TSA automates ID and boarding pass authentication
11 June, 2012
category: Government, Library
The Transportation Security Administration wants its inspectors to be able to spot fraudulent IDs or boarding passes without using a magnifying glass. To that end, the TSA has initiated a pilot program to test technologies supplied by three companies. The end goal is for inspectors to spot fake documents via electronic scanning.
The first pilot kicked off in early April at Dulles International Airport in Washington, D.C. Other pilots will follow at Houston’s George Bush Intercontinental Airport and San Juan Luis Munoz International Airport in Puerto Rico.
These airports were selected because each has the capability to screen mobile boarding passes and both domestic and international travelers, says Ann Davis, TSA public affairs.
In October 2011, TSA awarded $3.2 million in contracts for technologies to detect fraudulent documents.
- BAE Systems Information Solutions
- Trans-Digital Technologies
- NCR Government Systems.
Each airport will receive six detection units, two units from each vendor.
“The credential authentication technology (known as Credential Authentication Technology-Boarding Pass Scanning Systems) will automatically verify passenger boarding passes and identification presented to TSA by passengers during the security checkpoint screening process,” says Davis. “The technology scans a passenger’s boarding pass and photo ID to automatically verify that the names on both documents match, as well as ensure the authenticity of the documents,” she adds.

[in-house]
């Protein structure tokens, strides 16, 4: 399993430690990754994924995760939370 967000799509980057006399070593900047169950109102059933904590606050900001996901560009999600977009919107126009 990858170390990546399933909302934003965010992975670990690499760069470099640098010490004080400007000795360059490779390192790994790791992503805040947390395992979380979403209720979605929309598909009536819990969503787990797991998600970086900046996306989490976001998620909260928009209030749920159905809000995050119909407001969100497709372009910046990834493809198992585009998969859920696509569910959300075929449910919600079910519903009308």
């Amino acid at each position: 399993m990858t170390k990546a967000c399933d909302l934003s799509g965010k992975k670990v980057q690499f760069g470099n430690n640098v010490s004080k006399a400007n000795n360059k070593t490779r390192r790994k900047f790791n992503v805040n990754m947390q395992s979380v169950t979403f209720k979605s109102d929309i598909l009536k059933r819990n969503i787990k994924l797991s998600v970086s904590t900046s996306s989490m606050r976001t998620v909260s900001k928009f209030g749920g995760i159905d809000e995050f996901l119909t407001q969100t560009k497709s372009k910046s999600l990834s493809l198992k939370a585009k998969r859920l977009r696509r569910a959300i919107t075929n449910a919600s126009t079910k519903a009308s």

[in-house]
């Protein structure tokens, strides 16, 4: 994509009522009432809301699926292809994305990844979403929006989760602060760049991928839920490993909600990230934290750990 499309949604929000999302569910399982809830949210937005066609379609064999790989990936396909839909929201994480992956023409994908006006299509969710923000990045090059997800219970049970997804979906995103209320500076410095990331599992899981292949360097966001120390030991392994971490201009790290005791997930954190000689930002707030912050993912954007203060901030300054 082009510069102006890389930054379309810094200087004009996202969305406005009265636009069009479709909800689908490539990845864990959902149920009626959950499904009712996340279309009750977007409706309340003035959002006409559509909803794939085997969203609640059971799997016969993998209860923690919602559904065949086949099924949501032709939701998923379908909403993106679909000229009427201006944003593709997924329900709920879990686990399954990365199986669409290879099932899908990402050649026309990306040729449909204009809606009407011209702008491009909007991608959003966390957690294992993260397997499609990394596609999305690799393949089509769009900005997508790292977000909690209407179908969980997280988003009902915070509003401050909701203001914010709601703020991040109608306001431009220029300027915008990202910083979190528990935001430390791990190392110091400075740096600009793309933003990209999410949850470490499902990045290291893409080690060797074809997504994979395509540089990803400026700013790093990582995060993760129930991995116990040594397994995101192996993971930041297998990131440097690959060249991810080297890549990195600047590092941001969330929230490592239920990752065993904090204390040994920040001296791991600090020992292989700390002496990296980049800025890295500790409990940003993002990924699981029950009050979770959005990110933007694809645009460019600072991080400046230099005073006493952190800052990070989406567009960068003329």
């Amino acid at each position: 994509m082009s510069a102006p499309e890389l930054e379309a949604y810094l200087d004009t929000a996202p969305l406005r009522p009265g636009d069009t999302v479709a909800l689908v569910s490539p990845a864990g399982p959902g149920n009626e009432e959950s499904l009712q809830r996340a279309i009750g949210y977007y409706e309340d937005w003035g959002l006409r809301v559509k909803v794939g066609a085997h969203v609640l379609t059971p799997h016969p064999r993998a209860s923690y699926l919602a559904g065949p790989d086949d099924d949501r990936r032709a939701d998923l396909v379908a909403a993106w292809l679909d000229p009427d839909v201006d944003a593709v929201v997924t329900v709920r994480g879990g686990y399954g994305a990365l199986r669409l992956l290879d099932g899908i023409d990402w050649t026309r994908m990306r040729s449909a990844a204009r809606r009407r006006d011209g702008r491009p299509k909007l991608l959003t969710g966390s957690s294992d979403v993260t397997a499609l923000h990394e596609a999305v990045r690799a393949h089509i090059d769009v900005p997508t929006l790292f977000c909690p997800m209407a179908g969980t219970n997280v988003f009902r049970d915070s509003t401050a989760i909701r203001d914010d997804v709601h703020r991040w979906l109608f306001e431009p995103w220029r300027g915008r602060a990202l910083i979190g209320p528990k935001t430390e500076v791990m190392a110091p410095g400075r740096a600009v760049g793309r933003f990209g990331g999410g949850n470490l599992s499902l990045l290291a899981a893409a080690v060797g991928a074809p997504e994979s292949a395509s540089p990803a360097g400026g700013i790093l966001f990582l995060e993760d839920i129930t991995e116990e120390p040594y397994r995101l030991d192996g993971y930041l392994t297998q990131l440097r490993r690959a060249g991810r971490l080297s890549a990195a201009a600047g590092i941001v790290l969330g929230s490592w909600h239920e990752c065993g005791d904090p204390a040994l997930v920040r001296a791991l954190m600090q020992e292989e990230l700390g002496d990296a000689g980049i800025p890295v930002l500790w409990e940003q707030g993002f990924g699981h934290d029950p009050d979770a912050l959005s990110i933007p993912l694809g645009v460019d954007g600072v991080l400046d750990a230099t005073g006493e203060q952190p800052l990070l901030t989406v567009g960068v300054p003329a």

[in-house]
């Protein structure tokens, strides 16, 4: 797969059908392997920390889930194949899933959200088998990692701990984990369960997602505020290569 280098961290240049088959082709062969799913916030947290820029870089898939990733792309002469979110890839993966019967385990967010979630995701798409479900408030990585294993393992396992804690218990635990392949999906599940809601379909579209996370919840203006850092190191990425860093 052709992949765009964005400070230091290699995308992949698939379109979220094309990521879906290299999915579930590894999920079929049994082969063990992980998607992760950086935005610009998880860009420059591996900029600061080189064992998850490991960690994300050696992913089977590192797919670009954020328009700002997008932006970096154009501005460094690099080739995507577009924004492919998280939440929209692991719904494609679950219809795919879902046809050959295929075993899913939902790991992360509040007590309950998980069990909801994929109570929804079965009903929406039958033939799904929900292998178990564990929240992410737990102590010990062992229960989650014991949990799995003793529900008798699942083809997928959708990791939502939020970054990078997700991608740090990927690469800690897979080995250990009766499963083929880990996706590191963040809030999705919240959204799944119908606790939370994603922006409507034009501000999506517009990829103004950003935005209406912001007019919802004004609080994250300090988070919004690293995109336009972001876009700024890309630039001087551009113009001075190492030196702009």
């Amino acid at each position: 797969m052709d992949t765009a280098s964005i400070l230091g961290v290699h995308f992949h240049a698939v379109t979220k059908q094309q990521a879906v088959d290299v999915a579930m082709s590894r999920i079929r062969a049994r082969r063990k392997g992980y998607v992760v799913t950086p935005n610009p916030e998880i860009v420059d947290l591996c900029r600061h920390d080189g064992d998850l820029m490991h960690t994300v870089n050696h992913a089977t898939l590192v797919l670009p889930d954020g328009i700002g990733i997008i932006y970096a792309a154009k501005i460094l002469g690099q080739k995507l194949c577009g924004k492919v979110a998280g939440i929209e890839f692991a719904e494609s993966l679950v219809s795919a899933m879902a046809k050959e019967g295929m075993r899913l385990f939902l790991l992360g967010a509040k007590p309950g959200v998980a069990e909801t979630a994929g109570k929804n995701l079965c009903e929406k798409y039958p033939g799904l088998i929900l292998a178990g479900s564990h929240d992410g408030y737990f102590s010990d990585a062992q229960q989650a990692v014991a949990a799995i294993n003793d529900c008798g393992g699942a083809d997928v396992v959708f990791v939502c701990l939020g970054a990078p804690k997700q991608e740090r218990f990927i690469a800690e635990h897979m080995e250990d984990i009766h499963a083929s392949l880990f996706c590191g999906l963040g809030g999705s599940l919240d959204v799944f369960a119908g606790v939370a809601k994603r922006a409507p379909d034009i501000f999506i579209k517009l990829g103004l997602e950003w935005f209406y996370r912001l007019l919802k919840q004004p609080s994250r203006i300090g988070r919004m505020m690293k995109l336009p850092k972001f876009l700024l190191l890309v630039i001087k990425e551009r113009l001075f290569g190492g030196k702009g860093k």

Authenticity of both the boarding pass and photo ID is ensured by analyzing each documents’ embedded security features.
“This technology offers another layer of security at the checkpoint that can deter and detect individuals who might attempt to board an aircraft with fraudulent documents,” she adds. All passengers are also vetted against watch lists through TSA’s Secure Flight Program before they’re issued a boarding pass.
When implemented, the new program will replace the time-consuming check-in process inspectors have been using since 2007 that involves “visually inspecting the documents and using magnifying loupes and black lights to identify fraudulent boarding passes and IDs,” says Davis.
The pilot, says Davis, is expected to last a couple months. “Throughout this time, TSA will be collecting data and will monitor its function during pilot testing to determine whether it is a viable option for deployment.”